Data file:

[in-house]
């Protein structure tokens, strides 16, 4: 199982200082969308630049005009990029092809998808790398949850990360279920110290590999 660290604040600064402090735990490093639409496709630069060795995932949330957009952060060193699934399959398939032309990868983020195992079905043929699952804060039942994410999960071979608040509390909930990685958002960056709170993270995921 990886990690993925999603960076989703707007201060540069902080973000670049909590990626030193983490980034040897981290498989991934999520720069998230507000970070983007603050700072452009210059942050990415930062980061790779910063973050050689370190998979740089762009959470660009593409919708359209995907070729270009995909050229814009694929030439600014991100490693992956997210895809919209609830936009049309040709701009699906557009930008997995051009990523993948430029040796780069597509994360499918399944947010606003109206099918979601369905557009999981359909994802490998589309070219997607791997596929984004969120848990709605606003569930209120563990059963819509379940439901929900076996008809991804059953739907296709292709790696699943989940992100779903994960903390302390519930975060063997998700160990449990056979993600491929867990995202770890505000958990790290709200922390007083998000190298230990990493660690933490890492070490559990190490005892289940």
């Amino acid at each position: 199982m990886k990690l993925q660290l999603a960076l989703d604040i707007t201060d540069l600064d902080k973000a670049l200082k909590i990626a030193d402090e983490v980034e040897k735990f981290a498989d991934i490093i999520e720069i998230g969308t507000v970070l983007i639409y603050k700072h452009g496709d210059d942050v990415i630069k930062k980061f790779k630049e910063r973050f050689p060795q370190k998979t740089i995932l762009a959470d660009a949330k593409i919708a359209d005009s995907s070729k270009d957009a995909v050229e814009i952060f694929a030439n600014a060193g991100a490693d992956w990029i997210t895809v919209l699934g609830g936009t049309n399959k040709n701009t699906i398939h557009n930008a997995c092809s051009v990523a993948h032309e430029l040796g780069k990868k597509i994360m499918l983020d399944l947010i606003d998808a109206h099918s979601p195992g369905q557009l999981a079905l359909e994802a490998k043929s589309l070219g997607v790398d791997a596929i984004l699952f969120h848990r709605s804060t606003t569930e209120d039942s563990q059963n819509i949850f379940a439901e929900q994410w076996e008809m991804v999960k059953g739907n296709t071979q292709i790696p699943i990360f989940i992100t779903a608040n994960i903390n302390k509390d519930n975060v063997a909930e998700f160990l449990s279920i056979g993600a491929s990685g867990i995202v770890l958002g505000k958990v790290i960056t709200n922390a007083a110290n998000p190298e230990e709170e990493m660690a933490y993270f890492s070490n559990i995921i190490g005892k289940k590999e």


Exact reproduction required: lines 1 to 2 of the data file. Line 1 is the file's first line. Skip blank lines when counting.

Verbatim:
[in-house]
């Protein structure tokens, strides 16, 4: 199982200082969308630049005009990029092809998808790398949850990360279920110290590999 660290604040600064402090735990490093639409496709630069060795995932949330957009952060060193699934399959398939032309990868983020195992079905043929699952804060039942994410999960071979608040509390909930990685958002960056709170993270995921 990886990690993925999603960076989703707007201060540069902080973000670049909590990626030193983490980034040897981290498989991934999520720069998230507000970070983007603050700072452009210059942050990415930062980061790779910063973050050689370190998979740089762009959470660009593409919708359209995907070729270009995909050229814009694929030439600014991100490693992956997210895809919209609830936009049309040709701009699906557009930008997995051009990523993948430029040796780069597509994360499918399944947010606003109206099918979601369905557009999981359909994802490998589309070219997607791997596929984004969120848990709605606003569930209120563990059963819509379940439901929900076996008809991804059953739907296709292709790696699943989940992100779903994960903390302390519930975060063997998700160990449990056979993600491929867990995202770890505000958990790290709200922390007083998000190298230990990493660690933490890492070490559990190490005892289940």